• Insurance documents dating from 1951 establish that the painting was at that time part of Niels Onstad’s collection and located in New York where Onstad had his office and residence. We therefore assume that Onstad purchased the painting shortly before it was insured, i.e. sometime between the late 1940s and 1951.                                                             
  • Henri Matisse dies in Nice on November 3, 1951.
  • Niels Onstad and Sonja Henie meet in the US in 1955.
  • On April 11, 1960, Niels Onstad contacts Mme. Jean Pierre at Galerie Bénézit regarding the provenance of several paintings he has purchased from the gallery, as he and his wife have decided to set up an art foundation as a means toward establishing a museum. They are working on a catalogue to accompany an extensive tour of the art collection in Europe. The gallery’s reply letter no longer exists. Around the same time Onstad also writes to Pierre Matisse, the painter’s youngest son, inquiring about the history of some of the Matisse paintings in the couple’s collection. In his reply Pierre Matisse says that he has no information about “Profil bleu devant la cheminée”. Onstad continues to pursue information, and from 1961 Paul Roseberg’s name is cited as part of the provenance of the painting.
  • Profil bleu devant la cheminée” is included in the deed signed by Niels Onstad in 1961, the year that the Sonja Henie and Niels Onstad Foundation is established.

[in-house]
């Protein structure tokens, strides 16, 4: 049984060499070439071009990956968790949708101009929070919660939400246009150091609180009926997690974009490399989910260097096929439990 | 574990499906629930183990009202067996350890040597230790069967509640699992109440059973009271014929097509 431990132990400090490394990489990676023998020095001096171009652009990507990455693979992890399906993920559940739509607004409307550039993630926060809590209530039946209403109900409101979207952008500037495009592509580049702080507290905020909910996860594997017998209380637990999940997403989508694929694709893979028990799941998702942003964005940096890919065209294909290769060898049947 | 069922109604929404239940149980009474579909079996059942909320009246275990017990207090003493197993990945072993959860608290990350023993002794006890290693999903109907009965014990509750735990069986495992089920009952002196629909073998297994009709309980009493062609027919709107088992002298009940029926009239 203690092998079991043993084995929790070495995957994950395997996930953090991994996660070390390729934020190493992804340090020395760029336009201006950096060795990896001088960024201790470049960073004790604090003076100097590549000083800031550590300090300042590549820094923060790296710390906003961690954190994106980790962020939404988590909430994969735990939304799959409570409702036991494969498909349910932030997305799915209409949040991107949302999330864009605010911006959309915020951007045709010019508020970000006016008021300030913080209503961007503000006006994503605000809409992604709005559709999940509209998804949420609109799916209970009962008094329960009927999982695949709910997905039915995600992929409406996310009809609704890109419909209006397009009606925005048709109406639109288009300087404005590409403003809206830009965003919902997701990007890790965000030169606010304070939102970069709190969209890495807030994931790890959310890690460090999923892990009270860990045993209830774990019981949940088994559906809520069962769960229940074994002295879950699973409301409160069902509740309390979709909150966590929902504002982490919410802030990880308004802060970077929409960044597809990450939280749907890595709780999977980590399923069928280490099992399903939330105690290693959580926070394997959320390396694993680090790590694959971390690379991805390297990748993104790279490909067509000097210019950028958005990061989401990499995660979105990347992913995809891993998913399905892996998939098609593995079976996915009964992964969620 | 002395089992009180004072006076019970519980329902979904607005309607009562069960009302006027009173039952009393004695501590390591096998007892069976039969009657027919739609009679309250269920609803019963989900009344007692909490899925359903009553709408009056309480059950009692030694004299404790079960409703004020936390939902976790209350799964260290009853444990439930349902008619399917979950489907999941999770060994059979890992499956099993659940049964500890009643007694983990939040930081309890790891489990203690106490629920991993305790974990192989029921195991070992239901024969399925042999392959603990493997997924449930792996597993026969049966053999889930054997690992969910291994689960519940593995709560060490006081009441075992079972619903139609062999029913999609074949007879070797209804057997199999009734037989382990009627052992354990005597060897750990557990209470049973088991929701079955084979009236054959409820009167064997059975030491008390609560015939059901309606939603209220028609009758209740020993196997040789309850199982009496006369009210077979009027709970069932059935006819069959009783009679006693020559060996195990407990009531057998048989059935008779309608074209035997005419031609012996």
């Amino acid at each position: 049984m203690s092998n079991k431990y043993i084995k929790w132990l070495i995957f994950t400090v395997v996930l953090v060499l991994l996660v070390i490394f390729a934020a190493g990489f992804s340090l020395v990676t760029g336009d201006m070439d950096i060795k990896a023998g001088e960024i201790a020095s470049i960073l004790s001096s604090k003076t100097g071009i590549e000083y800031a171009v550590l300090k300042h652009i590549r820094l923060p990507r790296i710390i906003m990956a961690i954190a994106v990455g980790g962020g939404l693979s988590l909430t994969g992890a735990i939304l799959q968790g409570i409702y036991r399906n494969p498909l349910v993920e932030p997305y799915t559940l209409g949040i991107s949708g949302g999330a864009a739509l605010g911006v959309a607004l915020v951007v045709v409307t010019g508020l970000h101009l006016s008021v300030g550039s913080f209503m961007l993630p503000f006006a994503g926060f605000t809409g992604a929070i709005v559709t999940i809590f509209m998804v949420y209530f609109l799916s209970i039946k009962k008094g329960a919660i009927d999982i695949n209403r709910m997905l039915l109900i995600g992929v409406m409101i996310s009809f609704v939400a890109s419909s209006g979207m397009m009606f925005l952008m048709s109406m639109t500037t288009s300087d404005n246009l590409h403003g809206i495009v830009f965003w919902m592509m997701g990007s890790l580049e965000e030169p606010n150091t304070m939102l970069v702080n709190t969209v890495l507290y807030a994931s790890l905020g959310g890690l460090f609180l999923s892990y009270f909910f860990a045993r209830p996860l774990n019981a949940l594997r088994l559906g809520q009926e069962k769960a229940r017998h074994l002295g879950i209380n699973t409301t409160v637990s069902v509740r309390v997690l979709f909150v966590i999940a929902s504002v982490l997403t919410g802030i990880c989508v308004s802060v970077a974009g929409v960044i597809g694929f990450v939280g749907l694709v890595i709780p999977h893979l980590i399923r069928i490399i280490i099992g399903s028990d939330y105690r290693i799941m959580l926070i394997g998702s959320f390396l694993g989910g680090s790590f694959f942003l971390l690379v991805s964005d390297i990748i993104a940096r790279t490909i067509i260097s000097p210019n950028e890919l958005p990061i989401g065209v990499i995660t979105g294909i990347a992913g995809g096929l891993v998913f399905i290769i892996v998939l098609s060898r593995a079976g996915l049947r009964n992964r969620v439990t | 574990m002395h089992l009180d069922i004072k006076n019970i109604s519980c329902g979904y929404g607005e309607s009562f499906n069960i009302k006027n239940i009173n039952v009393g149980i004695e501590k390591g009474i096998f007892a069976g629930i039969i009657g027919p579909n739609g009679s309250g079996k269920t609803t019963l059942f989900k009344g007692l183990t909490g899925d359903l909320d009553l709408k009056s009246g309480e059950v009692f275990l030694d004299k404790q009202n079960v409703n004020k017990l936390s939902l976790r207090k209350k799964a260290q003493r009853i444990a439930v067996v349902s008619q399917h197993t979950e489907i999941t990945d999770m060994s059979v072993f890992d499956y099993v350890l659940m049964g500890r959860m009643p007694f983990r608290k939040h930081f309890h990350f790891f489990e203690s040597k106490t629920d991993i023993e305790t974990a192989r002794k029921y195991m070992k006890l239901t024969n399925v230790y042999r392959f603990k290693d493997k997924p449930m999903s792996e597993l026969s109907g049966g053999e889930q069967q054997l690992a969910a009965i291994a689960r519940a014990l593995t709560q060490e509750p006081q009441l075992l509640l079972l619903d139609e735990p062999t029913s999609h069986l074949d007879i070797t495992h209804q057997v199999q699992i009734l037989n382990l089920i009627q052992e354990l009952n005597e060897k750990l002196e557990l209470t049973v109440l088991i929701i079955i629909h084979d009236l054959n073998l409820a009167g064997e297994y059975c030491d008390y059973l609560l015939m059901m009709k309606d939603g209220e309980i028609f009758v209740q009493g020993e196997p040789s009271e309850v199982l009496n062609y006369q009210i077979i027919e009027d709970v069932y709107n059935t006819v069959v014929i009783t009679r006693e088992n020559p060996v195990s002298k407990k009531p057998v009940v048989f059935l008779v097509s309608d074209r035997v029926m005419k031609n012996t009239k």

• The respective collections of Niels Onstad and Sonja Henie are sent on an international tour from 1961-63 in anticipation of the establishment of their new art institution in the Oslo area.
  • Profil bleu devant la cheminée ” is officially incorporated into the collection of the Sonja Henie and Niels Onstad Foundation in 1963. The collection, including “Profil bleu devant la cheminée”, returns to Norway after the tour, where it remains to this day.
  • Profil bleu devant la cheminée” is a popular painting and has been loaned extensively.

 Venues of the first tour of the collection, from 1961-63, are as follows:

  • November 12, 1960 – January 1, 1961: Kunstnernes Hus, Oslo
  • January 14, 1961 – February 12, 1961: Louisiana, Copenhagen
  • February 18, 1961 – March 19, 1961: Göteborg Konstmuseum, Gothenburg
  • April 7, 1961 – April 30, 1961: Moderna Museet, Stockholm
  • May 12, 1961 – July 2, 1961: Kunsthalle, Hamburg
  • August 13, 1961 – September 17, 1961: Museum Folkwang, Essen
  • October 7, 1961 – November 12, 1961: Württembergischer Kunstverein, Stuttgart